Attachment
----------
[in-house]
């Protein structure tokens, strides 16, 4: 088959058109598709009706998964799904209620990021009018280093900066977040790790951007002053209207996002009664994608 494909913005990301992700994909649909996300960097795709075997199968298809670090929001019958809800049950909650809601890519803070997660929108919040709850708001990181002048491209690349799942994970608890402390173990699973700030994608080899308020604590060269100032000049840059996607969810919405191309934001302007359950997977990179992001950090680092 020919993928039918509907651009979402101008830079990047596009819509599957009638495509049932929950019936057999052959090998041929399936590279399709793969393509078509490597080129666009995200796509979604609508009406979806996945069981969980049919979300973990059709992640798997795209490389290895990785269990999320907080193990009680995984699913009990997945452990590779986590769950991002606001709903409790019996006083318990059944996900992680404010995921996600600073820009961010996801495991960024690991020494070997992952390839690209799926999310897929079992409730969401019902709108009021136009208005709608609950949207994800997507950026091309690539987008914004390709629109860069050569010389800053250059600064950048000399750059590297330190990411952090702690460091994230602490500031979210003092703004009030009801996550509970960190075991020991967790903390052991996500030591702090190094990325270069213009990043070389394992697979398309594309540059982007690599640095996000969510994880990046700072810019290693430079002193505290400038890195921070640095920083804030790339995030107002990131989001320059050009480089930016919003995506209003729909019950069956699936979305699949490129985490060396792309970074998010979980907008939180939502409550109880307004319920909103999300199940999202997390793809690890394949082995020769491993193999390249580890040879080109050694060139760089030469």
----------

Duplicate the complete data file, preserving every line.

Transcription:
[in-house]
């Protein structure tokens, strides 16, 4: 088959058109598709009706998964799904209620990021009018280093900066977040790790951007002053209207996002009664994608 494909913005990301992700994909649909996300960097795709075997199968298809670090929001019958809800049950909650809601890519803070997660929108919040709850708001990181002048491209690349799942994970608890402390173990699973700030994608080899308020604590060269100032000049840059996607969810919405191309934001302007359950997977990179992001950090680092 020919993928039918509907651009979402101008830079990047596009819509599957009638495509049932929950019936057999052959090998041929399936590279399709793969393509078509490597080129666009995200796509979604609508009406979806996945069981969980049919979300973990059709992640798997795209490389290895990785269990999320907080193990009680995984699913009990997945452990590779986590769950991002606001709903409790019996006083318990059944996900992680404010995921996600600073820009961010996801495991960024690991020494070997992952390839690209799926999310897929079992409730969401019902709108009021136009208005709608609950949207994800997507950026091309690539987008914004390709629109860069050569010389800053250059600064950048000399750059590297330190990411952090702690460091994230602490500031979210003092703004009030009801996550509970960190075991020991967790903390052991996500030591702090190094990325270069213009990043070389394992697979398309594309540059982007690599640095996000969510994880990046700072810019290693430079002193505290400038890195921070640095920083804030790339995030107002990131989001320059050009480089930016919003995506209003729909019950069956699936979305699949490129985490060396792309970074998010979980907008939180939502409550109880307004319920909103999300199940999202997390793809690890394949082995020769491993193999390249580890040879080109050694060139760089030469």